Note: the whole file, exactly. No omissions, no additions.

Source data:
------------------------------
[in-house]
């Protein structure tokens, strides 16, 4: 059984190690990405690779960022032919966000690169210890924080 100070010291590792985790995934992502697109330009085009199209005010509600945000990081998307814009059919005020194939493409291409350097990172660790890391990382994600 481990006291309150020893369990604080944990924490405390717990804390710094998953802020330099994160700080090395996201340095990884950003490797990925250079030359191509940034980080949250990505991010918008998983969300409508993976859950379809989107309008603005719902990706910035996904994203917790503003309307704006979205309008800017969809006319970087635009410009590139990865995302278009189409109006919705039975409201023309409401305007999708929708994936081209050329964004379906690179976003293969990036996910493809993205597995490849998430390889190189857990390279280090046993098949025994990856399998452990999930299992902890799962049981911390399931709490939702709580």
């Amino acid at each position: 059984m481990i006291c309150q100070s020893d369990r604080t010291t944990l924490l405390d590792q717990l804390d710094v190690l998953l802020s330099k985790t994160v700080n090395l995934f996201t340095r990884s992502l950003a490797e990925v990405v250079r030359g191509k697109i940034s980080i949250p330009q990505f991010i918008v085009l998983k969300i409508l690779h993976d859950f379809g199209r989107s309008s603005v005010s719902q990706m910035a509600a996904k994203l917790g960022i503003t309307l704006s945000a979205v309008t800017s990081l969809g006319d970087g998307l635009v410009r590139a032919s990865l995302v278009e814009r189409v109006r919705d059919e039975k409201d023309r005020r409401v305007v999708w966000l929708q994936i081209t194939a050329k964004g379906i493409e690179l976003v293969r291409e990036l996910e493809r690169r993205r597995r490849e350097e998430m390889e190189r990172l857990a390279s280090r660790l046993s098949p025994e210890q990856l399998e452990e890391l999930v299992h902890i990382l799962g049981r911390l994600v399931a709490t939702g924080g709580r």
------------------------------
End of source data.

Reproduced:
[in-house]
């Protein structure tokens, strides 16, 4: 059984190690990405690779960022032919966000690169210890924080 100070010291590792985790995934992502697109330009085009199209005010509600945000990081998307814009059919005020194939493409291409350097990172660790890391990382994600 481990006291309150020893369990604080944990924490405390717990804390710094998953802020330099994160700080090395996201340095990884950003490797990925250079030359191509940034980080949250990505991010918008998983969300409508993976859950379809989107309008603005719902990706910035996904994203917790503003309307704006979205309008800017969809006319970087635009410009590139990865995302278009189409109006919705039975409201023309409401305007999708929708994936081209050329964004379906690179976003293969990036996910493809993205597995490849998430390889190189857990390279280090046993098949025994990856399998452990999930299992902890799962049981911390399931709490939702709580």
């Amino acid at each position: 059984m481990i006291c309150q100070s020893d369990r604080t010291t944990l924490l405390d590792q717990l804390d710094v190690l998953l802020s330099k985790t994160v700080n090395l995934f996201t340095r990884s992502l950003a490797e990925v990405v250079r030359g191509k697109i940034s980080i949250p330009q990505f991010i918008v085009l998983k969300i409508l690779h993976d859950f379809g199209r989107s309008s603005v005010s719902q990706m910035a509600a996904k994203l917790g960022i503003t309307l704006s945000a979205v309008t800017s990081l969809g006319d970087g998307l635009v410009r590139a032919s990865l995302v278009e814009r189409v109006r919705d059919e039975k409201d023309r005020r409401v305007v999708w966000l929708q994936i081209t194939a050329k964004g379906i493409e690179l976003v293969r291409e990036l996910e493809r690169r993205r597995r490849e350097e998430m390889e190189r990172l857990a390279s280090r660790l046993s098949p025994e210890q990856l399998e452990e890391l999930v299992h902890i990382l799962g049981r911390l994600v399931a709490t939702g924080g709580r």